Bhavesh Dhonde, Chetan R. Patel


Introduction: In the 21st century, cities in developing countries have witnessed faster growth as compared with cities in developed countries. Countries like India, China and Brazil have one of the most densely populated cities in the world. The transport infrastructure in these cities struggles to deal with the increasing population and geographic sprawl. Though some efforts are made to improve the transportation systems in these cities, urban freight transport is largely overlooked as the focus remains on passenger transport. Methods: This study aims to assess the impacts of the city’s geographic sprawl on urban freight transport using the example of the textile industry in Surat, India. The sprawl of the city and its textile industry is measured based on historical maps, Google imagery, and establishment surveys. Changes in urban freight trip lengths are determined using the data of a commercial vehicle drivers’ survey. Results: In the last two decades, the city expanded geographically by almost three times. The relocation of textile manufacturing units led to a 40% increase in trip lengths and additional 56 tons of carbon dioxide generation per year. Due to the city sprawl, the overall efficiency of the urban freight transport system reduced. There is a need for a holistic planning approach towards urban freight movement and related urban infrastructure for sustainable freight flows. This can serve as a policy framework to decide on the location of a logistics hub or as guidelines to allocate manufacturing enterprises in the proximity of the urban area, thus enabling sustainable development of the city.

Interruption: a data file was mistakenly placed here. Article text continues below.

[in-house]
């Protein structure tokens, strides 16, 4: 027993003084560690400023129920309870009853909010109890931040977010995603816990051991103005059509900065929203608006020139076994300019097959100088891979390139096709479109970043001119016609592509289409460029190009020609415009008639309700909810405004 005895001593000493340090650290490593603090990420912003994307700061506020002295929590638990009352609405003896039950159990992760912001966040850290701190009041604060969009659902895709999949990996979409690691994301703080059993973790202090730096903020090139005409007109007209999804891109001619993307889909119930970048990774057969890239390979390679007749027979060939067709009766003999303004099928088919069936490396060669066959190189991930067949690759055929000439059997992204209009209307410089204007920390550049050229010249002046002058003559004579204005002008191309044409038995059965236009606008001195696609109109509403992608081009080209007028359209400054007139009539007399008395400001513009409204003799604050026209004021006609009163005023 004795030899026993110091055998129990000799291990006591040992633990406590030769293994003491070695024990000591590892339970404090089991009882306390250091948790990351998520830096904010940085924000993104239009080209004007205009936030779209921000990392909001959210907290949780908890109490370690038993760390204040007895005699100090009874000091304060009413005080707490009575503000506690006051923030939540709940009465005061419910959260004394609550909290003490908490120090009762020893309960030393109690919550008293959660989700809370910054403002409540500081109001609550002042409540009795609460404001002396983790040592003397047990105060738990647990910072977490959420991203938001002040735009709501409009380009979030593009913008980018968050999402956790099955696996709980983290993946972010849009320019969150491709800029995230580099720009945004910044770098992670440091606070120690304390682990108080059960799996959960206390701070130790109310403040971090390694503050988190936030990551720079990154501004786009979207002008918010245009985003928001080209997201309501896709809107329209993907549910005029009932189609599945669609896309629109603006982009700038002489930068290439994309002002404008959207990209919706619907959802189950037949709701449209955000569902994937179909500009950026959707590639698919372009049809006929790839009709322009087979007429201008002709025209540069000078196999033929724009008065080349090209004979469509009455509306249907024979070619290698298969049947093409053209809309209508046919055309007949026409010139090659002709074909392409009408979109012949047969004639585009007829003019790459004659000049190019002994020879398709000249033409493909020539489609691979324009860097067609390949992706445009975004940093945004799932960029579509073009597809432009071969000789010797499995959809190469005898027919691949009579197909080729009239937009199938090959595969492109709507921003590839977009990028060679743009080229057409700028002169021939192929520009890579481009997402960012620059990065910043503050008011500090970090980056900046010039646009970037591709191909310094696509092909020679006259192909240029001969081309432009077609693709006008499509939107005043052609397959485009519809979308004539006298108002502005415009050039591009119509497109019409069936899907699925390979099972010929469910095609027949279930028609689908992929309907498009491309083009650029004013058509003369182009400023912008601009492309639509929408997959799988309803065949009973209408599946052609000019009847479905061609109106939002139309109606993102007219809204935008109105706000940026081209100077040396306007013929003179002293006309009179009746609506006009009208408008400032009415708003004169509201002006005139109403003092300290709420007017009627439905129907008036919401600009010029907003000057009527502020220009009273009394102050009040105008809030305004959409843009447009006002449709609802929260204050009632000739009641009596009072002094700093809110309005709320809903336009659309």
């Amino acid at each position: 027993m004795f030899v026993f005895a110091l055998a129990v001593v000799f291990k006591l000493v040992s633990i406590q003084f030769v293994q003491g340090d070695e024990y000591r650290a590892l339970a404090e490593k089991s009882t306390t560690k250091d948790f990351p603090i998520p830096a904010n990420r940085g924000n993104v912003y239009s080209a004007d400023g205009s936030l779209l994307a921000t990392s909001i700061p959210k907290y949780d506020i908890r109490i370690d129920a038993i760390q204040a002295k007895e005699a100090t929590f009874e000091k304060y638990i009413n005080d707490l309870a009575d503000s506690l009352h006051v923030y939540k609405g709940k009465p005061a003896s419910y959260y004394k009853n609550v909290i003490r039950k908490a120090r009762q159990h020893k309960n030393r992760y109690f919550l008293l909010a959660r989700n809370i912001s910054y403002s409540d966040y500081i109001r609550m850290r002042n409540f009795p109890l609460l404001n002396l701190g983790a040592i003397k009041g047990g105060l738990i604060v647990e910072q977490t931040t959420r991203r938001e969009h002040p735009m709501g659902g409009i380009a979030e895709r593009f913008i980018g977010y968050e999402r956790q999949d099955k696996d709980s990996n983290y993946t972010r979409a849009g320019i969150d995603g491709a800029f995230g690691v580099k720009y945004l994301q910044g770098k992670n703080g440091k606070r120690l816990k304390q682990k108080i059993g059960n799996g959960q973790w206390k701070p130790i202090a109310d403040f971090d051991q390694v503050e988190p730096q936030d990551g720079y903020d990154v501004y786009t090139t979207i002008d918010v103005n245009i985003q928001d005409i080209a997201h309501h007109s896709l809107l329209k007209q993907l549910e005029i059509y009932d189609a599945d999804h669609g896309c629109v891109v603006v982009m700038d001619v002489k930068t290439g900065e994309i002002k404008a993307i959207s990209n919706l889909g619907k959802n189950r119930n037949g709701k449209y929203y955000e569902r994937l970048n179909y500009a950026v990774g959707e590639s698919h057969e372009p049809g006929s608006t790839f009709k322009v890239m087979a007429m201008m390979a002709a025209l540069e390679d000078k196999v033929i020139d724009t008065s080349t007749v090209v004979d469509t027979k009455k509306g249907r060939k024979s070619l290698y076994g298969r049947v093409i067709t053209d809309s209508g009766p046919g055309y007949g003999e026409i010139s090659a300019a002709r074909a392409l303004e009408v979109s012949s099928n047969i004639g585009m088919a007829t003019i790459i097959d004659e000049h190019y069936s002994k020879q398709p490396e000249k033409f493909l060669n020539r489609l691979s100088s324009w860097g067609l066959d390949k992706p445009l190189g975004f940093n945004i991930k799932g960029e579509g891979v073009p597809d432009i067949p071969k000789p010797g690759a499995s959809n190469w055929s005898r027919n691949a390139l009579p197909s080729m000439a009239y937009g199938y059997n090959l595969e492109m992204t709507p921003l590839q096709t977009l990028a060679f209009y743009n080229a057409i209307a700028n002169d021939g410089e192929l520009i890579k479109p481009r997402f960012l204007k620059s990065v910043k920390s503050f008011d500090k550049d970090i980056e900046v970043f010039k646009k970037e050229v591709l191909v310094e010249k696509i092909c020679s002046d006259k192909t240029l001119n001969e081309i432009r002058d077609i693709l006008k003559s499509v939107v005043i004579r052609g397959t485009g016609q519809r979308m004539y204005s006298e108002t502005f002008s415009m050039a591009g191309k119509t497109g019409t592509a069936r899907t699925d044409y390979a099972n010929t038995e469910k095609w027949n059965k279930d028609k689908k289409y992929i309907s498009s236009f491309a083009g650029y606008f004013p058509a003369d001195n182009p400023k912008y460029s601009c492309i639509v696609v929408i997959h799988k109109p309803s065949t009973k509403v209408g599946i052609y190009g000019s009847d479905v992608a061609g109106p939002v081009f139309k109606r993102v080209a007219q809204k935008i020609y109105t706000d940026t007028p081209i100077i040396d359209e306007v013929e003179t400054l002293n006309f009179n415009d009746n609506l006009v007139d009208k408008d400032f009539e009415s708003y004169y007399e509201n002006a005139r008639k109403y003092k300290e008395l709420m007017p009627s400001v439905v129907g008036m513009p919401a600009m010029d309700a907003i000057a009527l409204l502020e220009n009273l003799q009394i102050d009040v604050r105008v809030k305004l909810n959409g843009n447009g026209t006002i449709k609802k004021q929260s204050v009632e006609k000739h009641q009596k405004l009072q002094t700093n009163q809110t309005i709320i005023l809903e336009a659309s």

Urban, freight, logistics, city sprawl, cities, developing countries.

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